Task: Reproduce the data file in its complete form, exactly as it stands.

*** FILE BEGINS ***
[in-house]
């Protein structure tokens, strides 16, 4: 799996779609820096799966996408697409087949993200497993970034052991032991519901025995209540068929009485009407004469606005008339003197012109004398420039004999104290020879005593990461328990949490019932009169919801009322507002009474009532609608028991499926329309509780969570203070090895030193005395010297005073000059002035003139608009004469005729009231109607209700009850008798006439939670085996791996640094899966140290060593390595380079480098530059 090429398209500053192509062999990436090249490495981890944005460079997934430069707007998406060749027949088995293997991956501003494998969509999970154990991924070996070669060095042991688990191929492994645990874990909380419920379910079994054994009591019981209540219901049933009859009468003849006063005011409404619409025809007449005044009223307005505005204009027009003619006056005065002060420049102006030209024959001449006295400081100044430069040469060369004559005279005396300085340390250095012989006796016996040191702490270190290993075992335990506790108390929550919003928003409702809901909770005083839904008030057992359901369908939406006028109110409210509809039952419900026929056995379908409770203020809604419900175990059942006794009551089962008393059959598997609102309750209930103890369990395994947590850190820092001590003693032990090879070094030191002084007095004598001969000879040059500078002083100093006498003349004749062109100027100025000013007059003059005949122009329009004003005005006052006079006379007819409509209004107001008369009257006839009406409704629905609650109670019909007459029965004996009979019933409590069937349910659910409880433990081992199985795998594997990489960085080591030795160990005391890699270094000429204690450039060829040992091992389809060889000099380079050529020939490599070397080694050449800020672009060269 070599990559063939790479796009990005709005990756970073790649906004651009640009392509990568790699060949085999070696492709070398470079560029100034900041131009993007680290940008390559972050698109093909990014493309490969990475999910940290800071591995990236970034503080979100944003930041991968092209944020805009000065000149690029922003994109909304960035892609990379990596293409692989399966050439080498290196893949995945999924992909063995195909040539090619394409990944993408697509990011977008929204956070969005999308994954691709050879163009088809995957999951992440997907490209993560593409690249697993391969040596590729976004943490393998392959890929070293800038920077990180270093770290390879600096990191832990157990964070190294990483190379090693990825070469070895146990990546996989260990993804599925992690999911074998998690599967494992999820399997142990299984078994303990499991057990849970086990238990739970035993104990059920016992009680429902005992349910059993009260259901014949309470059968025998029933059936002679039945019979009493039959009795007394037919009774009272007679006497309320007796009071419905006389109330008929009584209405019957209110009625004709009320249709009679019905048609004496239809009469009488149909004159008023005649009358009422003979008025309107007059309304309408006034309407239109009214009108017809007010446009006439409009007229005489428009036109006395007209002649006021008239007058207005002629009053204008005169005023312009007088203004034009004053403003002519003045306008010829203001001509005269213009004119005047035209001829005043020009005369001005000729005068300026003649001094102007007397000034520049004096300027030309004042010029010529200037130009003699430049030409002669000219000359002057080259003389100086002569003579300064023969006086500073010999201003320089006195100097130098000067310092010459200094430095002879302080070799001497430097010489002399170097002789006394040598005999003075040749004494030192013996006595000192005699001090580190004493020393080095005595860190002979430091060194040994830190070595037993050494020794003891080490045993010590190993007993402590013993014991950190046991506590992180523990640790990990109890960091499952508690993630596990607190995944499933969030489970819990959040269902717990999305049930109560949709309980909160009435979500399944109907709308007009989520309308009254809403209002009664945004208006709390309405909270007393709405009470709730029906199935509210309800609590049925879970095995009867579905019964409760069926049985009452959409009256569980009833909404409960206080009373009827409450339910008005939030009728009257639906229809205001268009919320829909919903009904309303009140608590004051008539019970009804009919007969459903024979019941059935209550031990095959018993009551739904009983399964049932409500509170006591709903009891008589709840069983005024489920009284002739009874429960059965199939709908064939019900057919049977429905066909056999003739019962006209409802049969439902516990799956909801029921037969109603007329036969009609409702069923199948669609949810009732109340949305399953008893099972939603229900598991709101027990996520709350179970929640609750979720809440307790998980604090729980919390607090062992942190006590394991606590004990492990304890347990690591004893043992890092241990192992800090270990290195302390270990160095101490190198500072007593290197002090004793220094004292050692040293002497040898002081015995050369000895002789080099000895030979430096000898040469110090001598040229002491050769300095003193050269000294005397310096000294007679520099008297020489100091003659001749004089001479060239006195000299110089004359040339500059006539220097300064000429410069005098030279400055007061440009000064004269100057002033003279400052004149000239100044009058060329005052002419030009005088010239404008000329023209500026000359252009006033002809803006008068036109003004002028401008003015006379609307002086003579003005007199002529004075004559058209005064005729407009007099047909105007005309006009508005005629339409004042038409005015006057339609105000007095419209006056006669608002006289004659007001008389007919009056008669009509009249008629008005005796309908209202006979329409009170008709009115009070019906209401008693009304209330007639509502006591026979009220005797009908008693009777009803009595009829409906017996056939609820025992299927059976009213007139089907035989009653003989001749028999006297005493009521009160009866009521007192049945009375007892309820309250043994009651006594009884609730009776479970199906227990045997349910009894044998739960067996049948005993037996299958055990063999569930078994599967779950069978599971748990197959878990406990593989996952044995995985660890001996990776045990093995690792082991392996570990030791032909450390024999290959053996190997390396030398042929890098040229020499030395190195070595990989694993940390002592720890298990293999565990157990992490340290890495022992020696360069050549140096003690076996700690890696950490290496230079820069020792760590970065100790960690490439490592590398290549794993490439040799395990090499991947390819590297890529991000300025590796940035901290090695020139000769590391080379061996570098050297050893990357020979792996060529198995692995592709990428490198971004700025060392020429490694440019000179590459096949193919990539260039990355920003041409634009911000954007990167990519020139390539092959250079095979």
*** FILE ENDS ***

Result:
[in-house]
């Protein structure tokens, strides 16, 4: 799996779609820096799966996408697409087949993200497993970034052991032991519901025995209540068929009485009407004469606005008339003197012109004398420039004999104290020879005593990461328990949490019932009169919801009322507002009474009532609608028991499926329309509780969570203070090895030193005395010297005073000059002035003139608009004469005729009231109607209700009850008798006439939670085996791996640094899966140290060593390595380079480098530059 090429398209500053192509062999990436090249490495981890944005460079997934430069707007998406060749027949088995293997991956501003494998969509999970154990991924070996070669060095042991688990191929492994645990874990909380419920379910079994054994009591019981209540219901049933009859009468003849006063005011409404619409025809007449005044009223307005505005204009027009003619006056005065002060420049102006030209024959001449006295400081100044430069040469060369004559005279005396300085340390250095012989006796016996040191702490270190290993075992335990506790108390929550919003928003409702809901909770005083839904008030057992359901369908939406006028109110409210509809039952419900026929056995379908409770203020809604419900175990059942006794009551089962008393059959598997609102309750209930103890369990395994947590850190820092001590003693032990090879070094030191002084007095004598001969000879040059500078002083100093006498003349004749062109100027100025000013007059003059005949122009329009004003005005006052006079006379007819409509209004107001008369009257006839009406409704629905609650109670019909007459029965004996009979019933409590069937349910659910409880433990081992199985795998594997990489960085080591030795160990005391890699270094000429204690450039060829040992091992389809060889000099380079050529020939490599070397080694050449800020672009060269 070599990559063939790479796009990005709005990756970073790649906004651009640009392509990568790699060949085999070696492709070398470079560029100034900041131009993007680290940008390559972050698109093909990014493309490969990475999910940290800071591995990236970034503080979100944003930041991968092209944020805009000065000149690029922003994109909304960035892609990379990596293409692989399966050439080498290196893949995945999924992909063995195909040539090619394409990944993408697509990011977008929204956070969005999308994954691709050879163009088809995957999951992440997907490209993560593409690249697993391969040596590729976004943490393998392959890929070293800038920077990180270093770290390879600096990191832990157990964070190294990483190379090693990825070469070895146990990546996989260990993804599925992690999911074998998690599967494992999820399997142990299984078994303990499991057990849970086990238990739970035993104990059920016992009680429902005992349910059993009260259901014949309470059968025998029933059936002679039945019979009493039959009795007394037919009774009272007679006497309320007796009071419905006389109330008929009584209405019957209110009625004709009320249709009679019905048609004496239809009469009488149909004159008023005649009358009422003979008025309107007059309304309408006034309407239109009214009108017809007010446009006439409009007229005489428009036109006395007209002649006021008239007058207005002629009053204008005169005023312009007088203004034009004053403003002519003045306008010829203001001509005269213009004119005047035209001829005043020009005369001005000729005068300026003649001094102007007397000034520049004096300027030309004042010029010529200037130009003699430049030409002669000219000359002057080259003389100086002569003579300064023969006086500073010999201003320089006195100097130098000067310092010459200094430095002879302080070799001497430097010489002399170097002789006394040598005999003075040749004494030192013996006595000192005699001090580190004493020393080095005595860190002979430091060194040994830190070595037993050494020794003891080490045993010590190993007993402590013993014991950190046991506590992180523990640790990990109890960091499952508690993630596990607190995944499933969030489970819990959040269902717990999305049930109560949709309980909160009435979500399944109907709308007009989520309308009254809403209002009664945004208006709390309405909270007393709405009470709730029906199935509210309800609590049925879970095995009867579905019964409760069926049985009452959409009256569980009833909404409960206080009373009827409450339910008005939030009728009257639906229809205001268009919320829909919903009904309303009140608590004051008539019970009804009919007969459903024979019941059935209550031990095959018993009551739904009983399964049932409500509170006591709903009891008589709840069983005024489920009284002739009874429960059965199939709908064939019900057919049977429905066909056999003739019962006209409802049969439902516990799956909801029921037969109603007329036969009609409702069923199948669609949810009732109340949305399953008893099972939603229900598991709101027990996520709350179970929640609750979720809440307790998980604090729980919390607090062992942190006590394991606590004990492990304890347990690591004893043992890092241990192992800090270990290195302390270990160095101490190198500072007593290197002090004793220094004292050692040293002497040898002081015995050369000895002789080099000895030979430096000898040469110090001598040229002491050769300095003193050269000294005397310096000294007679520099008297020489100091003659001749004089001479060239006195000299110089004359040339500059006539220097300064000429410069005098030279400055007061440009000064004269100057002033003279400052004149000239100044009058060329005052002419030009005088010239404008000329023209500026000359252009006033002809803006008068036109003004002028401008003015006379609307002086003579003005007199002529004075004559058209005064005729407009007099047909105007005309006009508005005629339409004042038409005015006057339609105000007095419209006056006669608002006289004659007001008389007919009056008669009509009249008629008005005796309908209202006979329409009170008709009115009070019906209401008693009304209330007639509502006591026979009220005797009908008693009777009803009595009829409906017996056939609820025992299927059976009213007139089907035989009653003989001749028999006297005493009521009160009866009521007192049945009375007892309820309250043994009651006594009884609730009776479970199906227990045997349910009894044998739960067996049948005993037996299958055990063999569930078994599967779950069978599971748990197959878990406990593989996952044995995985660890001996990776045990093995690792082991392996570990030791032909450390024999290959053996190997390396030398042929890098040229020499030395190195070595990989694993940390002592720890298990293999565990157990992490340290890495022992020696360069050549140096003690076996700690890696950490290496230079820069020792760590970065100790960690490439490592590398290549794993490439040799395990090499991947390819590297890529991000300025590796940035901290090695020139000769590391080379061996570098050297050893990357020979792996060529198995692995592709990428490198971004700025060392020429490694440019000179590459096949193919990539260039990355920003041409634009911000954007990167990519020139390539092959250079095979």